Pig (which can be understood as
generator) is a
Linux packet crafting tool.
You can use
Pig to test your
IPS among other stuff.
Pig brings a bunch of well-known attack signatures ready to be used and you can expand this collection
with more specific things according to your requirements.
Until now it is possible to create
IPv4 signatures with transport layer based on
You can also create signatures based on
ARP protocol, besides building up the packet since its
How to clone this repo?
It is pretty simple:
someones@err..InTheWolf:~/src# git clone https://github.com/rafael-santiago/pig pig someones@err..InTheWolf:~/src# cd pig someones@err..InTheWolf:~/src/pig# git submodule update --init
How to build it?
You need to use the
Hefesto to build
pig. After following
the steps to put
Hefesto working on your system. Move to the
pig sub-directory named as
src and run
the following command:
After this command you should find the
pig binary under the path
src/bin. You can use the binary relatively from
src/bin or install it.
If for some reason you are having build troubles you should try to read some remarks present in
How to install it?
For installing you need to be inside the
src sub-directory and call:
someones@err..InTheWolf:~/src/pig/src# hefesto --install
For uninstalling, being inside the
src sub-directory you should call:
someones@err..InTheWolf:~/src/pig/src# hefesto --uninstall
The pigsty files
Pigsty files are plain text files where you can define a set of packet signatures. There is a specific syntax to be
followed. Look out an example of a pigsty file:
[ signature = "Hello", ip.version = 4, ip.ihl = 5, ip.tos = 0, ip.src = 18.104.22.168, ip.dst = 22.214.171.124, ip.protocol = 17, udp.dst = 1008, udp.src = 32000, udp.payload = "Hello!!" ]
Basically, all signature data must goes between square brackets:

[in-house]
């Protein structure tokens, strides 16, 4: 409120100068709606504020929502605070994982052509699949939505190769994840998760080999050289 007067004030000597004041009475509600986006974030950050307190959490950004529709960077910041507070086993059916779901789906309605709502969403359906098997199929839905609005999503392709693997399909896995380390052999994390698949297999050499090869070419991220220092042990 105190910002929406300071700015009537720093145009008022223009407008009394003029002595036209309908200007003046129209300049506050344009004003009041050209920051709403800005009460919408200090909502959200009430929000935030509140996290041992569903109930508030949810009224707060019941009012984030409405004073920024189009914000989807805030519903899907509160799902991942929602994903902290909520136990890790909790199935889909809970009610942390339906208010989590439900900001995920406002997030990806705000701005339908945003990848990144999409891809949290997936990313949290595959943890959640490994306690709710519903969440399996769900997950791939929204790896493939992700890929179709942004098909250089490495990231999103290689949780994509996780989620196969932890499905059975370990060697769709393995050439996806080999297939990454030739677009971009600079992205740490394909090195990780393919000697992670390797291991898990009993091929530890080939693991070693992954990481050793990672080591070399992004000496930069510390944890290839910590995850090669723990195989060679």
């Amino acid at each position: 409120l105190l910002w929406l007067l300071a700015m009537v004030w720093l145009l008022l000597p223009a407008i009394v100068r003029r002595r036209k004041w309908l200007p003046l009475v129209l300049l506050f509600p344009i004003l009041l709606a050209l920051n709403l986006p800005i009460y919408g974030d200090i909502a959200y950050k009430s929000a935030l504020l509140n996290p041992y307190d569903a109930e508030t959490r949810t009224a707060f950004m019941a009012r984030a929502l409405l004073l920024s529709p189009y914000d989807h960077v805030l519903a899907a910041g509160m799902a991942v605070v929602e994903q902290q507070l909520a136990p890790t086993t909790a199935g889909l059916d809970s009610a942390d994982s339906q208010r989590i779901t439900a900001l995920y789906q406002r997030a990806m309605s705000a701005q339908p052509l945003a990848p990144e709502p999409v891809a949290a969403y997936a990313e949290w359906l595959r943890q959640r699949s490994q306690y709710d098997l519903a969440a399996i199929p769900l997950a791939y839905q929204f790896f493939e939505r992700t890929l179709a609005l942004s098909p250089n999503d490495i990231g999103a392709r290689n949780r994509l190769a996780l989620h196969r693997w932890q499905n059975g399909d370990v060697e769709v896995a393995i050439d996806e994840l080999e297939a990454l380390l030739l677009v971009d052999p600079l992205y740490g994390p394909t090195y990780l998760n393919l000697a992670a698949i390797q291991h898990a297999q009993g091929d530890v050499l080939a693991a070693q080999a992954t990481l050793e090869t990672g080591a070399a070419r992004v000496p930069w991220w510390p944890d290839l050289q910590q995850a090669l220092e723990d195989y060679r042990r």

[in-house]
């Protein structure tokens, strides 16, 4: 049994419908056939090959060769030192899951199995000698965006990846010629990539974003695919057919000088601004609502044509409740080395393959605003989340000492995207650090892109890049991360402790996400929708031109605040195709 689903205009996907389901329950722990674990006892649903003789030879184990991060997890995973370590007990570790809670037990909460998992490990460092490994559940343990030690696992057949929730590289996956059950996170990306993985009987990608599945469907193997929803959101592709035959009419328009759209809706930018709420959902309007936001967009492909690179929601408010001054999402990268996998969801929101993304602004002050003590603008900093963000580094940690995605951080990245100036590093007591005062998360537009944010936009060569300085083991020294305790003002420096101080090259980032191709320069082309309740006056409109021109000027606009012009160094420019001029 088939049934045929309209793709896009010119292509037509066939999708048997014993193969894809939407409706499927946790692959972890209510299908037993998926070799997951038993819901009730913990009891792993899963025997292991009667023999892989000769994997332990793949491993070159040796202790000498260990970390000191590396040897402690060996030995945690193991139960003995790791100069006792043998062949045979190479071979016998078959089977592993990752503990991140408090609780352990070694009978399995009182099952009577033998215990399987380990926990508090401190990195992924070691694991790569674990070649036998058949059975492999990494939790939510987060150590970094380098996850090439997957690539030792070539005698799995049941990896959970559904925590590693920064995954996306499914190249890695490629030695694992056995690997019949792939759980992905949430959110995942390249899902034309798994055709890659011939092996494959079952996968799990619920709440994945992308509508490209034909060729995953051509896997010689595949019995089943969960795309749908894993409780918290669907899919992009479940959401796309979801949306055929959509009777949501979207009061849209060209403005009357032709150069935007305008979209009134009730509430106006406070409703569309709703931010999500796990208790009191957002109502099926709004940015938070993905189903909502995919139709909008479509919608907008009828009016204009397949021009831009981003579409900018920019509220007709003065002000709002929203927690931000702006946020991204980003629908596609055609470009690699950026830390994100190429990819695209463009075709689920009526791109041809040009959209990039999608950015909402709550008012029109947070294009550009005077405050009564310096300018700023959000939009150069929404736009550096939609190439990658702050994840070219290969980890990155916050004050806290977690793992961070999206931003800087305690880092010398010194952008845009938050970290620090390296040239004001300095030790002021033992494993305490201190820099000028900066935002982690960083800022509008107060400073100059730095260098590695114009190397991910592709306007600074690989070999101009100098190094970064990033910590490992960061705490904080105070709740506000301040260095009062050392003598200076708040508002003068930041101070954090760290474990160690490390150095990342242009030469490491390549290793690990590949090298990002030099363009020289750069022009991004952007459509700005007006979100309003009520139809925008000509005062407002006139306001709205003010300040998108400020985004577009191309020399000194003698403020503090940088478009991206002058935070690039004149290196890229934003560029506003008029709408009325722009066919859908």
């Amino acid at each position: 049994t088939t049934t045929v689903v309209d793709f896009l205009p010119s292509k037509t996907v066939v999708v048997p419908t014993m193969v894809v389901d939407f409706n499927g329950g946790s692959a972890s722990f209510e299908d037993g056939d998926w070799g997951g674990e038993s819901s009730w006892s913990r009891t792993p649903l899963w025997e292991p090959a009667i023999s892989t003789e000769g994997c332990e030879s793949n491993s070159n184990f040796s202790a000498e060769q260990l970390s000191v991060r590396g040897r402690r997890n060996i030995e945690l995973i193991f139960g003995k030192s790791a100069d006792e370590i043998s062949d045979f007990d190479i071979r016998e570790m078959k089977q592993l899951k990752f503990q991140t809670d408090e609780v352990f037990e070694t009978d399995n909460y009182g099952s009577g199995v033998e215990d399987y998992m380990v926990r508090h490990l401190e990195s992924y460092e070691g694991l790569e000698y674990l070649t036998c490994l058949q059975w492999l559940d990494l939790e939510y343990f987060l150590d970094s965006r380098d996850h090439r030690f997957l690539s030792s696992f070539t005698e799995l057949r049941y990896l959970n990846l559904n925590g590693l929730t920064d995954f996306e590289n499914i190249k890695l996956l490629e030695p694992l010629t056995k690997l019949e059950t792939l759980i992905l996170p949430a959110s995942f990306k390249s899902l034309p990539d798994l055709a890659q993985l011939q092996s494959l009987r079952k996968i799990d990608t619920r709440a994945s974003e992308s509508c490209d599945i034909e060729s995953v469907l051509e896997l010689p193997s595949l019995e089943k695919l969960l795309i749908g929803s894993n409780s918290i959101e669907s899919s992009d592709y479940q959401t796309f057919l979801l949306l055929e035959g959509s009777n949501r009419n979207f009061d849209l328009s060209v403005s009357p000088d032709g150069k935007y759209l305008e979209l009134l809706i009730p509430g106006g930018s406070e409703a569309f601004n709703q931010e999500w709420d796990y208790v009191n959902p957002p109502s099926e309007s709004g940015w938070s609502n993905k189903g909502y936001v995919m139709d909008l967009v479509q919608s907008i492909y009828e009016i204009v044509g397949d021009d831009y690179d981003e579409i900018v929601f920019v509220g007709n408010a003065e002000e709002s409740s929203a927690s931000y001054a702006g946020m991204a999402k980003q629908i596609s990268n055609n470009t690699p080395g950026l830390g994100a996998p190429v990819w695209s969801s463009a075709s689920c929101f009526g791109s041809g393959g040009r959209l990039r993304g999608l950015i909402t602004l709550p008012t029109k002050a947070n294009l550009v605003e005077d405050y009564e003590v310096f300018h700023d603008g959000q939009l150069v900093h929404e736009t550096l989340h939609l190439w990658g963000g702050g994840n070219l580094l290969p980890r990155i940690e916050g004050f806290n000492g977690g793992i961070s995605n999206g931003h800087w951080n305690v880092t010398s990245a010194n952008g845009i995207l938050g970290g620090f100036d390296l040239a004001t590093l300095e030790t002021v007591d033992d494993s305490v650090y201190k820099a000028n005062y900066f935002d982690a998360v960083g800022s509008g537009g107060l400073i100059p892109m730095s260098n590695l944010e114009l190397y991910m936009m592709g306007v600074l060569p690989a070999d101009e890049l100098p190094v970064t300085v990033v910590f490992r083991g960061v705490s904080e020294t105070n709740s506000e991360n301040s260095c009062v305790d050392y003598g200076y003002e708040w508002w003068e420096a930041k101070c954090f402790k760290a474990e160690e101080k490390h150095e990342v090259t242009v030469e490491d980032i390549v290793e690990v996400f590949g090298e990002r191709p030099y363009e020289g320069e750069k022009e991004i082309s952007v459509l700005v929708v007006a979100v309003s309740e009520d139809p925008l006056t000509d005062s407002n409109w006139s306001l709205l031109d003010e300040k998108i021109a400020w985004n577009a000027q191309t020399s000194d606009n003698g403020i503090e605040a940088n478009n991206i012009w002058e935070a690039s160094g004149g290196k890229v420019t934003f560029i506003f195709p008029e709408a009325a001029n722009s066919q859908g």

Inside this area the piece of information is supplied by the scheme
field = data.
If you have some experience with Computer Networks is sure that the majority of fields listed on
have strong meaning for you. You must use these fields to create your further signatures.
Table 1: The
pig signature fields.
|Field||Stands for||Protocol||Data type||Sample definition|
||The signature name||-||string||
||Ethernet Dest. MAC||Ethernet||MAC||
||Ethernet Source MAC||Ethernet||MAC||
||Internet Header Len||IP||number||
||Type of service||IP||number||
||Time to live||IP||number||
||Source address||IP||ip address||
||Dest. address||IP||ip address||
||IP raw payload||IP||string||
||TCP reserv. field||TCP||number||
||TCP urg. flag||TCP||bit||
||TCP ack. flag||TCP||bit||
||TCP psh. flag||TCP||bit||
||TCP rst. flag||TCP||bit||
||TCP syn. flag||TCP||bit||
||TCP fin. flag||TCP||bit||
||TCP window size||TCP||number||
||ARP hardware type||ARP||number||
||ARP protocol type||ARP||number||
||ARP hardware length||ARP||number||
||ARP operation code||ARP||number||
||ARP src hw address||ARP||MAC||
||ARP src proto addr||ARP||ip address||
||ARP dst hw address||ARP||MAC||
||ARP dst proto addr||ARP||ip address||
When creating a signature you do not need specify all data. If you specify only the most relevant packet parts
the remaining parts will be filled up with default values. The
checksums are always recalculated.
Tip: take a look in sub-directory
pigsty. You will find lots of signature files and you will see that is
pretty simple define new ones.